The regular GP reader is likely no stranger to the Weiss Watch Company, founded in 2013 by Cameron Weiss and based in Los Angeles, California. Weiss, a graduate of the Nicolas G. Hayek Watchmaking School and a WOSTEP Certified Watchmaker who underwent extensive training at Audemars Piguet and Vacheron Constantin, is part of a collective of new business owners striving to bring back the manufacture of mechanical timepieces to the United States. His latest offering, the 38mm Standard Issue Field Watch (from here on out the “SIFW”), is the most affordable Weiss timepiece yet, and makes the brand’s aesthetic accessible to another demographic.

The Good: The SIFW could easily become an everyday watch so long as you don’t mind (or better yet, enjoy ) having to wind it each morning. You would likely have to change the canvas 2-piece strap to a leather one for certain occasions (unless you want to look like a GI just returned from the War at that rooftop cocktail party you have on Thursday night), but other than this small consideration, this is a pretty great everyday wear in either a black or white dial (I requested the black version for review). A steel case with a time-only black or white dial is going to work at the office, out on the town, or any other number of places – though the lack of a screw-down crown here is going to render it a no-go for the beach or pool (more on this later).

Who They’re For: If you love the “field watch look” but want something refined that comes in at that Goldilocks size, with many of its parts made and designed in America to boot, then this is certainly the watch for you – at least with respect to aesthetics (there are more practical options for actual use in the field). Cameron Weiss has taken many of the hallmarks of the American field watch classics, such as the A-11 and the A-17, and updated them for the modern wearer, and he’s incorporated a nicely finished mechanical movement, which should thrill many purists out there.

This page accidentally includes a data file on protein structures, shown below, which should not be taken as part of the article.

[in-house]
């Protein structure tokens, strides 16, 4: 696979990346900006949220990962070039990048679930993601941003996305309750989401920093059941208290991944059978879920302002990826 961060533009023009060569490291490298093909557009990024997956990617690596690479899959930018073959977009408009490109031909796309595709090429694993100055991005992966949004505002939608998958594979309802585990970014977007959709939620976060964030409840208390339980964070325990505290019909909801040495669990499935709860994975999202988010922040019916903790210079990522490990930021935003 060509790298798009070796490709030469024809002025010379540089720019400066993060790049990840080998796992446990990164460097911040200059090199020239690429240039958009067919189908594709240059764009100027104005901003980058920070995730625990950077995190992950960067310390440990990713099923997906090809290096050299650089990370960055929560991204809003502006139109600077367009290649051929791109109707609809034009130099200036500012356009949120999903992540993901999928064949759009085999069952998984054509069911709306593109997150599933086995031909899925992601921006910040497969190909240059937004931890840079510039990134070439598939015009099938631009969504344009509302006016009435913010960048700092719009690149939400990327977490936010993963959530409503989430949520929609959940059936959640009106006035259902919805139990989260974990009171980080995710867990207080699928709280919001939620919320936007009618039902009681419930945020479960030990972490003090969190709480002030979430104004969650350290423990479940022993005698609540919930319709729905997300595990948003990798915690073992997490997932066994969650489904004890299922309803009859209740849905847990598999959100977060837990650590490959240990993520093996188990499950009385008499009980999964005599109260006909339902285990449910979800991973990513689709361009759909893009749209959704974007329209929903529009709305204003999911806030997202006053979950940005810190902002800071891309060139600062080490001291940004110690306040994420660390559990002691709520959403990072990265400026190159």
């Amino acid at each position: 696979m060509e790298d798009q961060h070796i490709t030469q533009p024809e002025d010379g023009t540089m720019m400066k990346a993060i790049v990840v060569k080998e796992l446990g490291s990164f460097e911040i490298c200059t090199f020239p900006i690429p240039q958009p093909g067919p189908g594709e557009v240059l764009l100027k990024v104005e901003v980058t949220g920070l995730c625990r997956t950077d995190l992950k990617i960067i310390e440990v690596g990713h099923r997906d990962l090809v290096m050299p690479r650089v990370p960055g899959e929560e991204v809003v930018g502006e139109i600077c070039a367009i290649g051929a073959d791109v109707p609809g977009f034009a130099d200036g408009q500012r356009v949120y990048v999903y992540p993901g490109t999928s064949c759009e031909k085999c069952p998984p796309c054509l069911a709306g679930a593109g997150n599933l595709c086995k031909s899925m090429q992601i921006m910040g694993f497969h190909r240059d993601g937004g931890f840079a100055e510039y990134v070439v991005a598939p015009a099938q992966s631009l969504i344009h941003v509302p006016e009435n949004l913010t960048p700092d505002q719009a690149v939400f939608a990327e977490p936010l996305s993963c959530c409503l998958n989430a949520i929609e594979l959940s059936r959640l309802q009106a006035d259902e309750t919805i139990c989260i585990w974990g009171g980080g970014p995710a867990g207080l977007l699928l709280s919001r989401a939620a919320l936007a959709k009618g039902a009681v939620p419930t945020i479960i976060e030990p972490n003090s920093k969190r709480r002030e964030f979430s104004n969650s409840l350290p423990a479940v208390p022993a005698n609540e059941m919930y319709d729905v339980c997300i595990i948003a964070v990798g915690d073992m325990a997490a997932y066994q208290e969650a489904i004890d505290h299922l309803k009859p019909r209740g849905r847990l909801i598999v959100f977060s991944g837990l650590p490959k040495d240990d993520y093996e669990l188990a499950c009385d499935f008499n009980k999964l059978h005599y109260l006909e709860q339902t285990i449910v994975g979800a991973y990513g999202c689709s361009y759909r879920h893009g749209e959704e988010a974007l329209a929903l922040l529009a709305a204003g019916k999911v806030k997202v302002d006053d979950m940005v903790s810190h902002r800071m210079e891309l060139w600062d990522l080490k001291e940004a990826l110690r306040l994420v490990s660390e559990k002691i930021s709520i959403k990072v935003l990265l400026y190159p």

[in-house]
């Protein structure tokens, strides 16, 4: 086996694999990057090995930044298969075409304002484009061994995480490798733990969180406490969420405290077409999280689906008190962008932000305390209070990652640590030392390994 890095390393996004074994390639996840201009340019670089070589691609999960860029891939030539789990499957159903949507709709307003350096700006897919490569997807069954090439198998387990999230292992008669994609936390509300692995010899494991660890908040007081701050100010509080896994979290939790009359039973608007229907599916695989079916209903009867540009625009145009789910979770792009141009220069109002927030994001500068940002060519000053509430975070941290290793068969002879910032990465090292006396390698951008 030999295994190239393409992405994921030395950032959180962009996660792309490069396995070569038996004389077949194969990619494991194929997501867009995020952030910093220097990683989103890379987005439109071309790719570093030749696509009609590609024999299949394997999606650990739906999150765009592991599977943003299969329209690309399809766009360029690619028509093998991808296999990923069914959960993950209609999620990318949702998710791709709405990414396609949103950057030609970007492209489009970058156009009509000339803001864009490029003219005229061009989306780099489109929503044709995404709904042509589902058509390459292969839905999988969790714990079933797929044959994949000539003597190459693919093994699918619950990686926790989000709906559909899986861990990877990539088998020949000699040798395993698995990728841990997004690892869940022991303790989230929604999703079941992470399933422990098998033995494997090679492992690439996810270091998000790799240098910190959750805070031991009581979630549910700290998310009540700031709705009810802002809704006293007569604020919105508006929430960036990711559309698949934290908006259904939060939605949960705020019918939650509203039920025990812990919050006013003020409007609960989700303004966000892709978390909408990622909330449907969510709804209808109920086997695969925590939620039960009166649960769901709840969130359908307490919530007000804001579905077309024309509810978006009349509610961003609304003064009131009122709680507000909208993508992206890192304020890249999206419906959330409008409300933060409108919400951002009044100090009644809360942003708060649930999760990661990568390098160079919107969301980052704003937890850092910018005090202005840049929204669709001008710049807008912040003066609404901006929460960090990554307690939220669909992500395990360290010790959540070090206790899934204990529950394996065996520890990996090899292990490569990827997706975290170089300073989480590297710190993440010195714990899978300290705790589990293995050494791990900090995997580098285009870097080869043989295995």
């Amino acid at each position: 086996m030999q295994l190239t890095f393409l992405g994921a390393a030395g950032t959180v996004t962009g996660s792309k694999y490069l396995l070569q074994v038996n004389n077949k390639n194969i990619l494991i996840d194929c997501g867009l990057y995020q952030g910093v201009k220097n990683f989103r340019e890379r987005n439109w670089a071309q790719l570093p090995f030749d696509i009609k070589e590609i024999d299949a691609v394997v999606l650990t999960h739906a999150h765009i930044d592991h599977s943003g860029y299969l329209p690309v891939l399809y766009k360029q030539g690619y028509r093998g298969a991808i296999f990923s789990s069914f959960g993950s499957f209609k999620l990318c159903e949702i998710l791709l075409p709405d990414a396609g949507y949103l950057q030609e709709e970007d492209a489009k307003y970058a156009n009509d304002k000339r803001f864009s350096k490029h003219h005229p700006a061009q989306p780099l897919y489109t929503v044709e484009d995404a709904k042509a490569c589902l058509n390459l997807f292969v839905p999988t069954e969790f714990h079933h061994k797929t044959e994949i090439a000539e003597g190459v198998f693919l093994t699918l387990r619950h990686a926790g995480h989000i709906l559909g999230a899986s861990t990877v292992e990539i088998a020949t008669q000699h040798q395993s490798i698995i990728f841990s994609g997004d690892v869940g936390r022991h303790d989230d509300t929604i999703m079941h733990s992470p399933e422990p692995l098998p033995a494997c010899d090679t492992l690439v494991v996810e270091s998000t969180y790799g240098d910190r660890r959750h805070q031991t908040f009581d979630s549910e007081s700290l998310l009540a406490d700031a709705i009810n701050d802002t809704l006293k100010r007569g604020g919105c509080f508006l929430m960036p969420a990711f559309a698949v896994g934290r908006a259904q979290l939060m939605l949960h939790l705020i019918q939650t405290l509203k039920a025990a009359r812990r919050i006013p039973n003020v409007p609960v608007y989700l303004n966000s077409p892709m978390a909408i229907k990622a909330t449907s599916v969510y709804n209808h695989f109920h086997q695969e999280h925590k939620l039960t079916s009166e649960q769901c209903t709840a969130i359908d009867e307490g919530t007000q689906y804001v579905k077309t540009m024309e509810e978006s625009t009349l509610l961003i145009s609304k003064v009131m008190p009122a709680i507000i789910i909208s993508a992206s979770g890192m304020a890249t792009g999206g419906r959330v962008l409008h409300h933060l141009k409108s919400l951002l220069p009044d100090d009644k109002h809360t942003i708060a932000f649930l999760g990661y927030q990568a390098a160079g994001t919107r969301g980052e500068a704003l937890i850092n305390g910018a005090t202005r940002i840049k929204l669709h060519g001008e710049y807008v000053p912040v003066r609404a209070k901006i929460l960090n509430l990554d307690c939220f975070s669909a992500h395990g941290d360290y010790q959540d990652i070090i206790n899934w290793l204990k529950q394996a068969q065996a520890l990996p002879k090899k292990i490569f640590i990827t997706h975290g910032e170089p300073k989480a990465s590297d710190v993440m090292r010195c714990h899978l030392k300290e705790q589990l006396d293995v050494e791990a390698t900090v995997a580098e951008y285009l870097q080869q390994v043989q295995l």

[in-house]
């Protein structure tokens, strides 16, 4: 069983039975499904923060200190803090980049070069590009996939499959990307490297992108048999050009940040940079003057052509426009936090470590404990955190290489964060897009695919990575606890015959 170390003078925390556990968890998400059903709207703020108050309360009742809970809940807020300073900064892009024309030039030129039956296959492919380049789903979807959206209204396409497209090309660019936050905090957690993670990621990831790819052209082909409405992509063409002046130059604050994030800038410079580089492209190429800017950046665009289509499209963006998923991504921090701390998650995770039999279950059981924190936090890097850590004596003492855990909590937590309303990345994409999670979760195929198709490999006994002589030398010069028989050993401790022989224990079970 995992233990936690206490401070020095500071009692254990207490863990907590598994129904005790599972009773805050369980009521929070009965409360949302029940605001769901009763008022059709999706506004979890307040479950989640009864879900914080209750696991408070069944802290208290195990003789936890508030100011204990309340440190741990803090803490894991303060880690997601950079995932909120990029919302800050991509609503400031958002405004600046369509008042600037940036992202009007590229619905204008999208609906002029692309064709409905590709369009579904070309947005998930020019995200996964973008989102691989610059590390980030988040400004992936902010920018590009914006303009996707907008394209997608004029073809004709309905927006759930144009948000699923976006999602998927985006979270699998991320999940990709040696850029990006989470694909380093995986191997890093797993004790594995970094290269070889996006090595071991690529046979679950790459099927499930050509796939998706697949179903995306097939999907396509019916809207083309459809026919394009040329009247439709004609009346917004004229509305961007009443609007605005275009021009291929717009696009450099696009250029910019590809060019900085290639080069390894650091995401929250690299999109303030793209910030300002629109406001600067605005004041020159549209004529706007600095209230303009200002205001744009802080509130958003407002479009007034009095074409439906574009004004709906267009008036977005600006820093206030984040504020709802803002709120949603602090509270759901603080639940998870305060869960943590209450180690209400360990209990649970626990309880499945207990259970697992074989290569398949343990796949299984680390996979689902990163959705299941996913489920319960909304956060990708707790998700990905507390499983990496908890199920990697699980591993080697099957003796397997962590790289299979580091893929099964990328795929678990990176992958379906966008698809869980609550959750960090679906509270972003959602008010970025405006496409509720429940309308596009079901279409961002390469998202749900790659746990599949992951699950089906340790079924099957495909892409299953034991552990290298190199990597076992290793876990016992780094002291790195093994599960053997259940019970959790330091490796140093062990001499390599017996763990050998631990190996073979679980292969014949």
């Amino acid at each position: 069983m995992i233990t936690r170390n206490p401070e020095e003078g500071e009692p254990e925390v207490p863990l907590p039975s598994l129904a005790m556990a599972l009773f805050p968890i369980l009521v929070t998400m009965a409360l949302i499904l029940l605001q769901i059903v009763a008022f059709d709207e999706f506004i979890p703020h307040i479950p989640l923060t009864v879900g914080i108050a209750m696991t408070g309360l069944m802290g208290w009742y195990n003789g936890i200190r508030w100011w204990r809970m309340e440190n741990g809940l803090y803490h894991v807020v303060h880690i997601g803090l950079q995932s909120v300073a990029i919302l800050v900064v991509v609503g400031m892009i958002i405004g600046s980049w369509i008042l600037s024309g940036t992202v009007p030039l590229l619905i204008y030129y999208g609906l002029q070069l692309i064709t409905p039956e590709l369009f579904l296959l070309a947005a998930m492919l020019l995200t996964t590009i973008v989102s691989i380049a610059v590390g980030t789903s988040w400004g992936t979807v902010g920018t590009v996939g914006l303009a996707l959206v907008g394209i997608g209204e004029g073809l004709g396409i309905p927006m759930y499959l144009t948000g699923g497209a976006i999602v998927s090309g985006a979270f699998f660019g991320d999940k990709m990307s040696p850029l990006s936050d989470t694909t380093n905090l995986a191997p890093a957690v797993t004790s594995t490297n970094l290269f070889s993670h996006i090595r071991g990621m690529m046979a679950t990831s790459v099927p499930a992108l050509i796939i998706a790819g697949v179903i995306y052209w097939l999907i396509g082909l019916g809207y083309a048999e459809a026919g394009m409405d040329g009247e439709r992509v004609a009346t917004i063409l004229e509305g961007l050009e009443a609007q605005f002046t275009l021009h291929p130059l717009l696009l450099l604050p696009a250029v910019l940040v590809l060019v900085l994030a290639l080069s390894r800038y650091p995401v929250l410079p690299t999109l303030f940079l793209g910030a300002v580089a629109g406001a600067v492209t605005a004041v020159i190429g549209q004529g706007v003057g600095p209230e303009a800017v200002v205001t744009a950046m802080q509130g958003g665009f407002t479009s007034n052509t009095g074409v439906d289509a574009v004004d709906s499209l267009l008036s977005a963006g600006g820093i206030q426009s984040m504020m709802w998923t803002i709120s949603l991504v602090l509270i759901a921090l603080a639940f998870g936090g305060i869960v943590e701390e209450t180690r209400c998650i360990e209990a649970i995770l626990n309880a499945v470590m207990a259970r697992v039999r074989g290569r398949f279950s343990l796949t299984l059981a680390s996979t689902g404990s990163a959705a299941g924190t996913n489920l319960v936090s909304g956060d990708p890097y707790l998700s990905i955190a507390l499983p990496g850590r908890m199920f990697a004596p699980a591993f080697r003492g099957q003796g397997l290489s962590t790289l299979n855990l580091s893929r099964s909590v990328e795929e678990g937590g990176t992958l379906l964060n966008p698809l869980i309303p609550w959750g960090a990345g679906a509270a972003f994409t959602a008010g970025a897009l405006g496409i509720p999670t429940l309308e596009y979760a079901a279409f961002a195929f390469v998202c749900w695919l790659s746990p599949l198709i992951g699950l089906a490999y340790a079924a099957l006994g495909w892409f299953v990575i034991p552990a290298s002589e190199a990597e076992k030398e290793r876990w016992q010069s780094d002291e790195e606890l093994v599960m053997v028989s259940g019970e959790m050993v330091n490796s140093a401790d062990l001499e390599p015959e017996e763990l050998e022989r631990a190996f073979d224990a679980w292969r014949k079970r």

Watch Out For: I find myself wishing (like, really wishing) that the SIFW watch had a screw-down crown, brighter lume and that the crystal were less reflective. It’s also important, however, to acknowledge that while the Standard Issue Field Watch is certainly playing upon the heritage of the mechanical field watch that was at one point in time issued to GIs (i.e. during World War II), it is not necessarily a watch that is meant for the field today, given some of its feature set. Reflective surfaces (including polished bezels and sapphire crystals) are a no-no in a military or hunting setting, as are non-screw down crowns in any environment in which the watch might become submerged (as opposed to simply wet). Then, of course, the Standard Issue Field Watch is mechanical, rather than automatic, which would render it somewhat dated in a field setting, simply by virtue of the fact that there are watches available today that don’t require any winding, which is generally not something somebody wants to worry about in an outdoors setting when there are plenty of other important things to occupy one’s attention.

Again, however, it doesn’t strike me that Weiss’s raison d’etre is to create watches that are actually meant for an outdoors or military setting, but rather to call upon the military heritage of the American field watch in order to design a modern upgrade that looks the part aesthetically and is well-made; in this, I believe they have succeeded beautifully.